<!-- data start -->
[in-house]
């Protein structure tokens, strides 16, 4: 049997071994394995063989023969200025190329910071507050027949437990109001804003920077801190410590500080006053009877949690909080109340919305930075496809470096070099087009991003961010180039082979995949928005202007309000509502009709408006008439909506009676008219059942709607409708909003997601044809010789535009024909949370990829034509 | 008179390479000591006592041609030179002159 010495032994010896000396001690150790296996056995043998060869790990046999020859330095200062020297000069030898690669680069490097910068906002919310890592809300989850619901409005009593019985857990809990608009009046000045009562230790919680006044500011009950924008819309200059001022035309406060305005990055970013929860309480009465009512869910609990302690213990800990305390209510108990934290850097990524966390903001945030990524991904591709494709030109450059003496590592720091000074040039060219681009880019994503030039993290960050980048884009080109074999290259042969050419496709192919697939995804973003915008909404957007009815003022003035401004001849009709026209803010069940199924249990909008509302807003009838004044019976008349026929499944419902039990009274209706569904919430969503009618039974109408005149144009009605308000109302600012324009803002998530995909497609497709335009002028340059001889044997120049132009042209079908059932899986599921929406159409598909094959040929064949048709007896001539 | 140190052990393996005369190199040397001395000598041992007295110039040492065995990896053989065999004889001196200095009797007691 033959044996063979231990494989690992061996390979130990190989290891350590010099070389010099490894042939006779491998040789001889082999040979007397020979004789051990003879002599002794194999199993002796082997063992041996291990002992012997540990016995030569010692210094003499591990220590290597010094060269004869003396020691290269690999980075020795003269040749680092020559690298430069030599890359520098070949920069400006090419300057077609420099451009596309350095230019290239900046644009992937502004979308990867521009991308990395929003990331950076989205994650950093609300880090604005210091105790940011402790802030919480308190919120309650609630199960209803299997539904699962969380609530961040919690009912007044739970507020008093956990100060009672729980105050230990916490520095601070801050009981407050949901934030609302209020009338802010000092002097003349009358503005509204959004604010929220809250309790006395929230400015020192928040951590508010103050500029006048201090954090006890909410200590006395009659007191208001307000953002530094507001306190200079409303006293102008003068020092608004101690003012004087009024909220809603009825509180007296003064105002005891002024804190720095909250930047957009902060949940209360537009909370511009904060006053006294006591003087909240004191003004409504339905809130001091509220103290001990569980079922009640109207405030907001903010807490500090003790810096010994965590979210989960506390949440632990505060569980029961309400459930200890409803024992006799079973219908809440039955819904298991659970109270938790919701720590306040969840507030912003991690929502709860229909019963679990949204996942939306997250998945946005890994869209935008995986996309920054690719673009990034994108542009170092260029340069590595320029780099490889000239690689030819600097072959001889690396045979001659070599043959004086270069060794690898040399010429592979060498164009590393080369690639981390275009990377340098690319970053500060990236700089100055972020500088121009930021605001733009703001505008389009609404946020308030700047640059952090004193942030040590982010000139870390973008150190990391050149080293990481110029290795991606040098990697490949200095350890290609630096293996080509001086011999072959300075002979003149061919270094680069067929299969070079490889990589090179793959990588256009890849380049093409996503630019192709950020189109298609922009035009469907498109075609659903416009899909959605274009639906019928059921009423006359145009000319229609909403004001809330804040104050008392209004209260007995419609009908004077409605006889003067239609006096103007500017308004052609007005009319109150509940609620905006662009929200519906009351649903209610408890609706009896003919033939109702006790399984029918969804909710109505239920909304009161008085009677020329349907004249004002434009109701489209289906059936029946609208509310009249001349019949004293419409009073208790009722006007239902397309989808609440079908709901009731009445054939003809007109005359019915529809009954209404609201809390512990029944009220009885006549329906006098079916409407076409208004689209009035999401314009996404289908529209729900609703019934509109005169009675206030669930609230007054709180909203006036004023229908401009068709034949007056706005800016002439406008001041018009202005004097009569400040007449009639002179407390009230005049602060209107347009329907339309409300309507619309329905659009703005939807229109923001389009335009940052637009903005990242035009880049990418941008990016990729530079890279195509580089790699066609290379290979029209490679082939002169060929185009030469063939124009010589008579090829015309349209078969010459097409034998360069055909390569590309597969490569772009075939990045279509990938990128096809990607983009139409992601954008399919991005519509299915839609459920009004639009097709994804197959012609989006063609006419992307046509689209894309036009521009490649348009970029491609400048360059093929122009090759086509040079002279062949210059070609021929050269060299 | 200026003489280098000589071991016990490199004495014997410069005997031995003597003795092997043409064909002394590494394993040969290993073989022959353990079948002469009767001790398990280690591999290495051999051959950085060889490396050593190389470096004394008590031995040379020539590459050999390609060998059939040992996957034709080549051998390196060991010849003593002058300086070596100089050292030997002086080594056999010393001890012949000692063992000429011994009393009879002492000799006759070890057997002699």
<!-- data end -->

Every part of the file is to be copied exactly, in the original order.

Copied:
[in-house]
């Protein structure tokens, strides 16, 4: 049997071994394995063989023969200025190329910071507050027949437990109001804003920077801190410590500080006053009877949690909080109340919305930075496809470096070099087009991003961010180039082979995949928005202007309000509502009709408006008439909506009676008219059942709607409708909003997601044809010789535009024909949370990829034509 | 008179390479000591006592041609030179002159 010495032994010896000396001690150790296996056995043998060869790990046999020859330095200062020297000069030898690669680069490097910068906002919310890592809300989850619901409005009593019985857990809990608009009046000045009562230790919680006044500011009950924008819309200059001022035309406060305005990055970013929860309480009465009512869910609990302690213990800990305390209510108990934290850097990524966390903001945030990524991904591709494709030109450059003496590592720091000074040039060219681009880019994503030039993290960050980048884009080109074999290259042969050419496709192919697939995804973003915008909404957007009815003022003035401004001849009709026209803010069940199924249990909008509302807003009838004044019976008349026929499944419902039990009274209706569904919430969503009618039974109408005149144009009605308000109302600012324009803002998530995909497609497709335009002028340059001889044997120049132009042209079908059932899986599921929406159409598909094959040929064949048709007896001539 | 140190052990393996005369190199040397001395000598041992007295110039040492065995990896053989065999004889001196200095009797007691 033959044996063979231990494989690992061996390979130990190989290891350590010099070389010099490894042939006779491998040789001889082999040979007397020979004789051990003879002599002794194999199993002796082997063992041996291990002992012997540990016995030569010692210094003499591990220590290597010094060269004869003396020691290269690999980075020795003269040749680092020559690298430069030599890359520098070949920069400006090419300057077609420099451009596309350095230019290239900046644009992937502004979308990867521009991308990395929003990331950076989205994650950093609300880090604005210091105790940011402790802030919480308190919120309650609630199960209803299997539904699962969380609530961040919690009912007044739970507020008093956990100060009672729980105050230990916490520095601070801050009981407050949901934030609302209020009338802010000092002097003349009358503005509204959004604010929220809250309790006395929230400015020192928040951590508010103050500029006048201090954090006890909410200590006395009659007191208001307000953002530094507001306190200079409303006293102008003068020092608004101690003012004087009024909220809603009825509180007296003064105002005891002024804190720095909250930047957009902060949940209360537009909370511009904060006053006294006591003087909240004191003004409504339905809130001091509220103290001990569980079922009640109207405030907001903010807490500090003790810096010994965590979210989960506390949440632990505060569980029961309400459930200890409803024992006799079973219908809440039955819904298991659970109270938790919701720590306040969840507030912003991690929502709860229909019963679990949204996942939306997250998945946005890994869209935008995986996309920054690719673009990034994108542009170092260029340069590595320029780099490889000239690689030819600097072959001889690396045979001659070599043959004086270069060794690898040399010429592979060498164009590393080369690639981390275009990377340098690319970053500060990236700089100055972020500088121009930021605001733009703001505008389009609404946020308030700047640059952090004193942030040590982010000139870390973008150190990391050149080293990481110029290795991606040098990697490949200095350890290609630096293996080509001086011999072959300075002979003149061919270094680069067929299969070079490889990589090179793959990588256009890849380049093409996503630019192709950020189109298609922009035009469907498109075609659903416009899909959605274009639906019928059921009423006359145009000319229609909403004001809330804040104050008392209004209260007995419609009908004077409605006889003067239609006096103007500017308004052609007005009319109150509940609620905006662009929200519906009351649903209610408890609706009896003919033939109702006790399984029918969804909710109505239920909304009161008085009677020329349907004249004002434009109701489209289906059936029946609208509310009249001349019949004293419409009073208790009722006007239902397309989808609440079908709901009731009445054939003809007109005359019915529809009954209404609201809390512990029944009220009885006549329906006098079916409407076409208004689209009035999401314009996404289908529209729900609703019934509109005169009675206030669930609230007054709180909203006036004023229908401009068709034949007056706005800016002439406008001041018009202005004097009569400040007449009639002179407390009230005049602060209107347009329907339309409300309507619309329905659009703005939807229109923001389009335009940052637009903005990242035009880049990418941008990016990729530079890279195509580089790699066609290379290979029209490679082939002169060929185009030469063939124009010589008579090829015309349209078969010459097409034998360069055909390569590309597969490569772009075939990045279509990938990128096809990607983009139409992601954008399919991005519509299915839609459920009004639009097709994804197959012609989006063609006419992307046509689209894309036009521009490649348009970029491609400048360059093929122009090759086509040079002279062949210059070609021929050269060299 | 200026003489280098000589071991016990490199004495014997410069005997031995003597003795092997043409064909002394590494394993040969290993073989022959353990079948002469009767001790398990280690591999290495051999051959950085060889490396050593190389470096004394008590031995040379020539590459050999390609060998059939040992996957034709080549051998390196060991010849003593002058300086070596100089050292030997002086080594056999010393001890012949000692063992000429011994009393009879002492000799006759070890057997002699």